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powers diffuse;

Still happier, if that artful theme dispense 105 A poignant moral and instructive sense.

8 Then let the virgin canvas smooth expand, To claim the sketch and tempt the Artist's hand: Then, bold INVENTION, all the Of all thy sisters thou the noblest Muse:. 110 Thee every art, thee every grace inspires, Thee Phæbus fills with all his brightest fires. h Choose such judicious force of shade and

light As suits the theme, and satisfies the sight";


Quodque venustatum, circa formam atque co

lorem, Sponte capax, amplam emeritæ mox præbeat Arti Materiam, retegens aliquid salis et documenti.

i Tandem opus aggredior; primoq; occurrit in albo Disponenda typi, concepta potente Minerva, Machina, quæ nostris İNVENTIO dicitur oris Illa quidem priùs ingenuis instructa sororum Artibus Aonidum, et Phæbi sublimior æstu.

Quærendasque inter posituras, luminis, umbræ,

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$ Invention the first part i Inventio prima Picturæ of painting.

pars. ." IV. Disposition or eco

* IV. Dispositio, sive nomy of the whole.

operis totius æconomia.


Weigh part with part, and with prophetick

eye The future power of all thy tints descry ; And those, those only on the canvas place, Whose hues are' social, whose effect is grace.

| Vivid and faithful to the historick page, Express the customs, manners, forms, and

age; * Nor paint conspicuous on the foremost plain Whate'er is false, impertinent, or vain; But like the Tragick Muse, thỳ lustre throw, Where the chief action claims its warmest glow.


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Atque futurorum jam præsentire colorum
Par erit harmoniam, captando ab utrisque ve-

nustum. Sit thematis genuina ac viva expressio, juxtà Textum antiquorum, propriis cum tempore formis. °Nec quod inane, nihil facit ad rem, sive videtur Improprium, miniméque urgens, potiora tenebit Ornamenta operis; Tragicæ sed lege sororis, Summa ubi res agitur, vis summa requiritur Artis.


• V. Fidelitas Argumenti. •VI. Inane rejiciendum.

V. The Subject to be treated faithfully.

m VI. Every foreign ornament to be rejected.

This rare, this arduous task no rules can teach,

125 No skill'd preceptor point, no practice reach; 'Tis taste, 'tis genius, 'tis the heav'nly ray Prometheus ravish'd from the car of day.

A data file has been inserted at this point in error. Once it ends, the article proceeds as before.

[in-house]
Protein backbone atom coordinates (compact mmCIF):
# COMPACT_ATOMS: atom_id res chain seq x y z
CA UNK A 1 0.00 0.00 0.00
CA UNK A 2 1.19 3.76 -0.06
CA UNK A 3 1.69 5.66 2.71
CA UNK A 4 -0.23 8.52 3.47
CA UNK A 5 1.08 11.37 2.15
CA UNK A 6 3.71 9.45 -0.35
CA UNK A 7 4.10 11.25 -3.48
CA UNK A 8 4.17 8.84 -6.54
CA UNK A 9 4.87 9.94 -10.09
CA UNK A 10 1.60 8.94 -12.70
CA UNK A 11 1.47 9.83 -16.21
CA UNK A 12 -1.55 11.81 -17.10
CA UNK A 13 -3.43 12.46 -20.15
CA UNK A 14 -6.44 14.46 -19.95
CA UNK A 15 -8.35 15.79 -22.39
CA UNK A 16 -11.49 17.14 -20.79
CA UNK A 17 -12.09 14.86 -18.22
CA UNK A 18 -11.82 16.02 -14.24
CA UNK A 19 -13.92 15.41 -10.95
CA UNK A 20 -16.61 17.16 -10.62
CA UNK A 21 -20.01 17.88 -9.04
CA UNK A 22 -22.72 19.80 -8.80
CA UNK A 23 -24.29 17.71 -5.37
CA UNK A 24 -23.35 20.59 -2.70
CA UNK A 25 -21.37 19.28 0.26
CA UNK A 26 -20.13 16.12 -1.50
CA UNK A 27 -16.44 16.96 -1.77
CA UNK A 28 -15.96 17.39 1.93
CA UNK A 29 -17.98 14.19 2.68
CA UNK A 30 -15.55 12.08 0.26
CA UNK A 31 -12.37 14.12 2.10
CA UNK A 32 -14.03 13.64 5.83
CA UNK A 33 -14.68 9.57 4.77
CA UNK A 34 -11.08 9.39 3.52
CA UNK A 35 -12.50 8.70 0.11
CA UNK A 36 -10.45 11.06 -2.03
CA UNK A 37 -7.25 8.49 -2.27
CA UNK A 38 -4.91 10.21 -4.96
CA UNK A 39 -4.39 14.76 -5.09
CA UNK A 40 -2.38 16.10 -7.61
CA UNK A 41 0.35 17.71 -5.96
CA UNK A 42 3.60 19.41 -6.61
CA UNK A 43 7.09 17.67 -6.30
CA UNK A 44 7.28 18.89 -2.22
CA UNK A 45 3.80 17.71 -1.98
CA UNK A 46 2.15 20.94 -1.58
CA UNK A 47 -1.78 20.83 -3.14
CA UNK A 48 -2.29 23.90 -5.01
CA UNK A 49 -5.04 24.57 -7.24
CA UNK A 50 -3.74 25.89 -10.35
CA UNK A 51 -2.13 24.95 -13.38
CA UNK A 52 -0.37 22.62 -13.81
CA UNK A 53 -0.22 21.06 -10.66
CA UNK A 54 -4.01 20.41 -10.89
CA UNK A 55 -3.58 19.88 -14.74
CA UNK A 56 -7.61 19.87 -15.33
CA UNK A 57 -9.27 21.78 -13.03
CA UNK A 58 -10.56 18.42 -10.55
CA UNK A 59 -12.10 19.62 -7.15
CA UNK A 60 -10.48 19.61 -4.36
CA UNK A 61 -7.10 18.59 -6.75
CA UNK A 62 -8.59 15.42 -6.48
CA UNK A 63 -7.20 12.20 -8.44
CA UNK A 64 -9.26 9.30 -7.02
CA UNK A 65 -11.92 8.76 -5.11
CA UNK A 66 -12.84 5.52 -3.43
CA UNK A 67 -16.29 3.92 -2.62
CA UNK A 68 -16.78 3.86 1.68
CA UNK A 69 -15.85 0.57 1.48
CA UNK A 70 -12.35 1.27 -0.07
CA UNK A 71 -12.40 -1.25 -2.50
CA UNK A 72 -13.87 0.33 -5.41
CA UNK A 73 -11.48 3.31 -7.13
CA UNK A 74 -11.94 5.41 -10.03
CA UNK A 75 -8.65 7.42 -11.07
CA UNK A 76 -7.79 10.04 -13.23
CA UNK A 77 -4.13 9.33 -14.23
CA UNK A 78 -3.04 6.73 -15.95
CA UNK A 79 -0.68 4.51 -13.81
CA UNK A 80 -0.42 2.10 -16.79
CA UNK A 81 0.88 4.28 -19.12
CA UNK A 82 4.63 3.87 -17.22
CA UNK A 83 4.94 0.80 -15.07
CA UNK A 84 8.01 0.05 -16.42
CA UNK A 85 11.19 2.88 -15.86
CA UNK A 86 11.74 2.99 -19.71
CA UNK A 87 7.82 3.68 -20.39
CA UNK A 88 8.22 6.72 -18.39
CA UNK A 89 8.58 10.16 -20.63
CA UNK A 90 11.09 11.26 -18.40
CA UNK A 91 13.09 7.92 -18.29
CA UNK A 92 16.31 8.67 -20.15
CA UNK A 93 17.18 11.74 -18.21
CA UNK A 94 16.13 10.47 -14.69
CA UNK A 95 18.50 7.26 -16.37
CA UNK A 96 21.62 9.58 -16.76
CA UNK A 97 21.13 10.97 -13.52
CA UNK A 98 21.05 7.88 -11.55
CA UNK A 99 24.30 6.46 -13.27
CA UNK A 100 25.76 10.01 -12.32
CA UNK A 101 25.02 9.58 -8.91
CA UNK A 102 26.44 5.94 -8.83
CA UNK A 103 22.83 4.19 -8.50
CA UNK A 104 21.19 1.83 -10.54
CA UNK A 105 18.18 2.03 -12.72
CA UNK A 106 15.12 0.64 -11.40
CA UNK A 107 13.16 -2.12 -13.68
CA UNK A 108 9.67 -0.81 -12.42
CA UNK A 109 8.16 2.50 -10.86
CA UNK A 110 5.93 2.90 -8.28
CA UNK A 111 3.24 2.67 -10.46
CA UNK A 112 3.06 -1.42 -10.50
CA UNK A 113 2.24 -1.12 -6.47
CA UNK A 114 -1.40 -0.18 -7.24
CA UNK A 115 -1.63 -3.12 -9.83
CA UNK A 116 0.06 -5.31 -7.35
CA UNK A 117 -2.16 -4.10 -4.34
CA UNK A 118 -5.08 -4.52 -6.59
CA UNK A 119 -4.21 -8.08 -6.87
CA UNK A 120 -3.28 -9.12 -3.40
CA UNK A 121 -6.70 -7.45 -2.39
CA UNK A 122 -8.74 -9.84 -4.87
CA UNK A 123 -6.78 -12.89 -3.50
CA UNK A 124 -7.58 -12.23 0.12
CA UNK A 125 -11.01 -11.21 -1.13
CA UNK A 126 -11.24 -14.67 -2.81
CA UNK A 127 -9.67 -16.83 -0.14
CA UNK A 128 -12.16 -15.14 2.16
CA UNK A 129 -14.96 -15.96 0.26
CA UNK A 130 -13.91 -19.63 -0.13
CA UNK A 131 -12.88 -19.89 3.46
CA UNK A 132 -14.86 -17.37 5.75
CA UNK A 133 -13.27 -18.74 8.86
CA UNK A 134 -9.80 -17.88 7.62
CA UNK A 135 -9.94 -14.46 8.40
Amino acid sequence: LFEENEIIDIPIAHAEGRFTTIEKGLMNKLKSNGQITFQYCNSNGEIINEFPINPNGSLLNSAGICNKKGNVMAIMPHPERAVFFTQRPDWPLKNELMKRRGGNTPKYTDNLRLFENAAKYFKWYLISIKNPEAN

In Egypt first the infant art appear'd, Rude and unform'd; but when to Greece she steer'd

130 Her prosperous course, fair Fancy met the

Maid ;

Wit, Reason, Judgment, lent their powerful aid; Till all complete the gradual wonder shone, And vanquish'd Nature own'd herself out



Ista labore gravi, studio, monitisque magistri Ardua pars nequit addisci : rarissima namque, Ni priùs æthereo rapuit quod ab axe Prometheus Sit jubar infusum menti cum flamine vitæ. Mortali haud cuivis divina hæc munera dantur ; Non uti Dædaleam licet omnibus ire Corinthum.

Ægypto informis quondam pictura reperta, Græcorum studiis, et mentis acumine crevit : Egregiis tandem illustrata et adulta magistris, Naturam visa est miro superare labore.



'Twas there the Goddess fix'd her blest abodes,

135 There reign'd in Corinth, Athens, Sicyon,

Her various vot'ries various talents crown'd,
Yet each alike her inspiration own’d:
Witness those marble miracles of

Those tests of symmetry where still we trace 140
All art's perfection: With reluctant gaze
To these the genius of succeeding days
Looks dazzled up, and, as their glories spread,
Hides in his mantle his diminish'd head.
P Learn then from Greece, ye youths, Pro-

portion's law, Inform’d by her, cach just Position draw




Quos inter, Graphidos Gymnasia prima fuêre Portus Athenarum, Sicyon, Rhodos, atquc Corinthus, Disparia inter se modicum ratione laboris ; Ut patet ex veterum Statuis, formæ atque decoris Archetypis ; queis posterior nil protulit ætas Condignum, et non inferius longè, arte modoque.

9 Horum igitur vera ad normam positura legetur :

F VII. Design or Position, the second


of Paintiug.

9 VII. Graphis seu Posi, tnra secunda Picture pars.

Skilful to range each large unequal part,
With varied motion and contrasted art;
Full in the front the nobler limbs to place,
And poise each figure on its central base. 150

But chief from her that flowing outline take, Which floats, in wavy windings, like the snake, Or lambent flame ; which, ample, broad, and

long, Reliev'd not swell’d, at once both light and

strong, Glides thro' the graceful whole. Her art

Cuts not, in parts minute, the tame design,
But by a few bold strokes, distinct and free,
Calls forth the charms of perfect symmetry.



Grandia, inæqualis, formosaque partibus amplis
Anteriora dabit membra, in contraria motu
Diverso variata, suo librataque centro ;

Membrorumque sinus ignis flammantis ad instar, Serpenti undantes flexu ; sed lævia, plana, Magnaque signa, quasi sine tubere subdita tactu, Ex longo deducta fluant, non secta minutim, Insertisque toris sint nota ligamina, juxta Compagem anatomes, et membrificatio Græc,

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